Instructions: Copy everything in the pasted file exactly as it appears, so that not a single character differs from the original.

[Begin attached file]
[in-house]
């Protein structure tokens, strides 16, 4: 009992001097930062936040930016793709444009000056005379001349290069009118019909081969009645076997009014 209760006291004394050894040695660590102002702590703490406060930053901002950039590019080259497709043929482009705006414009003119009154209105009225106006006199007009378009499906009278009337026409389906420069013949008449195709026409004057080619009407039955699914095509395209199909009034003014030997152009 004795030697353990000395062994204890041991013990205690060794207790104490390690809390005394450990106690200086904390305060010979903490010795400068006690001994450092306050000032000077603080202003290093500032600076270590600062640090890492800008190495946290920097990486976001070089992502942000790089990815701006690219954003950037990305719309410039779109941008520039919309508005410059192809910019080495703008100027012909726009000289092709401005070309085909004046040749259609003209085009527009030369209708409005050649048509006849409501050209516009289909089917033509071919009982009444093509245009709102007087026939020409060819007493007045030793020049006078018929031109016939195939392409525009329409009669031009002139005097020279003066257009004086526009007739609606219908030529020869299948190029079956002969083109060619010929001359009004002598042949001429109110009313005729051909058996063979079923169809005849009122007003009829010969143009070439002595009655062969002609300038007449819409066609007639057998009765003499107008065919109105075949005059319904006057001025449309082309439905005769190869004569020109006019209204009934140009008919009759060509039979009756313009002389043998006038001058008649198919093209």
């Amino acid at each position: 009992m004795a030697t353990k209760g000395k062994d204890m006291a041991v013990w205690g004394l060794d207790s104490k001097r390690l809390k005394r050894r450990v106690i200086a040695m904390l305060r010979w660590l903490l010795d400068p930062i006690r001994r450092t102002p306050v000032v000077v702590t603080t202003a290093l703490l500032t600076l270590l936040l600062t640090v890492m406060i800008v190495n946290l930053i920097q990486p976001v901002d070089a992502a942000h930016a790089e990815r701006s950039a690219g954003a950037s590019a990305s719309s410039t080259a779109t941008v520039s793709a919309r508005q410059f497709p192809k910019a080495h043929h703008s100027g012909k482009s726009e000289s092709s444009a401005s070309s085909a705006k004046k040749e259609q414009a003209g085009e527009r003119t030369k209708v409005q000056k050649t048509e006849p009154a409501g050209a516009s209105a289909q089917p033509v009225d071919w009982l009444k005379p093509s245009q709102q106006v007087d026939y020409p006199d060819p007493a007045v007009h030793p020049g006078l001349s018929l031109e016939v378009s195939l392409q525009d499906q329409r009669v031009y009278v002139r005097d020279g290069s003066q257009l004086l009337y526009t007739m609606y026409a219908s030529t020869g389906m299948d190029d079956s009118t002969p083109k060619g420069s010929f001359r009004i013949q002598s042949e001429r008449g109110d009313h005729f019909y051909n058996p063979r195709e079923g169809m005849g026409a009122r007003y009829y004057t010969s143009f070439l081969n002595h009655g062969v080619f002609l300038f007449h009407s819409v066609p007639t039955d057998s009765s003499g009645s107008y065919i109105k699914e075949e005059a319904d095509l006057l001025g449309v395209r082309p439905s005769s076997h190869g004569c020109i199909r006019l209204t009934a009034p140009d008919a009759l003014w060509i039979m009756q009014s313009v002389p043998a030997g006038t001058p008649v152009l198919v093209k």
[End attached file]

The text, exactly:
[in-house]
């Protein structure tokens, strides 16, 4: 009992001097930062936040930016793709444009000056005379001349290069009118019909081969009645076997009014 209760006291004394050894040695660590102002702590703490406060930053901002950039590019080259497709043929482009705006414009003119009154209105009225106006006199007009378009499906009278009337026409389906420069013949008449195709026409004057080619009407039955699914095509395209199909009034003014030997152009 004795030697353990000395062994204890041991013990205690060794207790104490390690809390005394450990106690200086904390305060010979903490010795400068006690001994450092306050000032000077603080202003290093500032600076270590600062640090890492800008190495946290920097990486976001070089992502942000790089990815701006690219954003950037990305719309410039779109941008520039919309508005410059192809910019080495703008100027012909726009000289092709401005070309085909004046040749259609003209085009527009030369209708409005050649048509006849409501050209516009289909089917033509071919009982009444093509245009709102007087026939020409060819007493007045030793020049006078018929031109016939195939392409525009329409009669031009002139005097020279003066257009004086526009007739609606219908030529020869299948190029079956002969083109060619010929001359009004002598042949001429109110009313005729051909058996063979079923169809005849009122007003009829010969143009070439002595009655062969002609300038007449819409066609007639057998009765003499107008065919109105075949005059319904006057001025449309082309439905005769190869004569020109006019209204009934140009008919009759060509039979009756313009002389043998006038001058008649198919093209």
């Amino acid at each position: 009992m004795a030697t353990k209760g000395k062994d204890m006291a041991v013990w205690g004394l060794d207790s104490k001097r390690l809390k005394r050894r450990v106690i200086a040695m904390l305060r010979w660590l903490l010795d400068p930062i006690r001994r450092t102002p306050v000032v000077v702590t603080t202003a290093l703490l500032t600076l270590l936040l600062t640090v890492m406060i800008v190495n946290l930053i920097q990486p976001v901002d070089a992502a942000h930016a790089e990815r701006s950039a690219g954003a950037s590019a990305s719309s410039t080259a779109t941008v520039s793709a919309r508005q410059f497709p192809k910019a080495h043929h703008s100027g012909k482009s726009e000289s092709s444009a401005s070309s085909a705006k004046k040749e259609q414009a003209g085009e527009r003119t030369k209708v409005q000056k050649t048509e006849p009154a409501g050209a516009s209105a289909q089917p033509v009225d071919w009982l009444k005379p093509s245009q709102q106006v007087d026939y020409p006199d060819p007493a007045v007009h030793p020049g006078l001349s018929l031109e016939v378009s195939l392409q525009d499906q329409r009669v031009y009278v002139r005097d020279g290069s003066q257009l004086l009337y526009t007739m609606y026409a219908s030529t020869g389906m299948d190029d079956s009118t002969p083109k060619g420069s010929f001359r009004i013949q002598s042949e001429r008449g109110d009313h005729f019909y051909n058996p063979r195709e079923g169809m005849g026409a009122r007003y009829y004057t010969s143009f070439l081969n002595h009655g062969v080619f002609l300038f007449h009407s819409v066609p007639t039955d057998s009765s003499g009645s107008y065919i109105k699914e075949e005059a319904d095509l006057l001025g449309v395209r082309p439905s005769s076997h190869g004569c020109i199909r006019l209204t009934a009034p140009d008919a009759l003014w060509i039979m009756q009014s313009v002389p043998a030997g006038t001058p008649v152009l198919v093209k």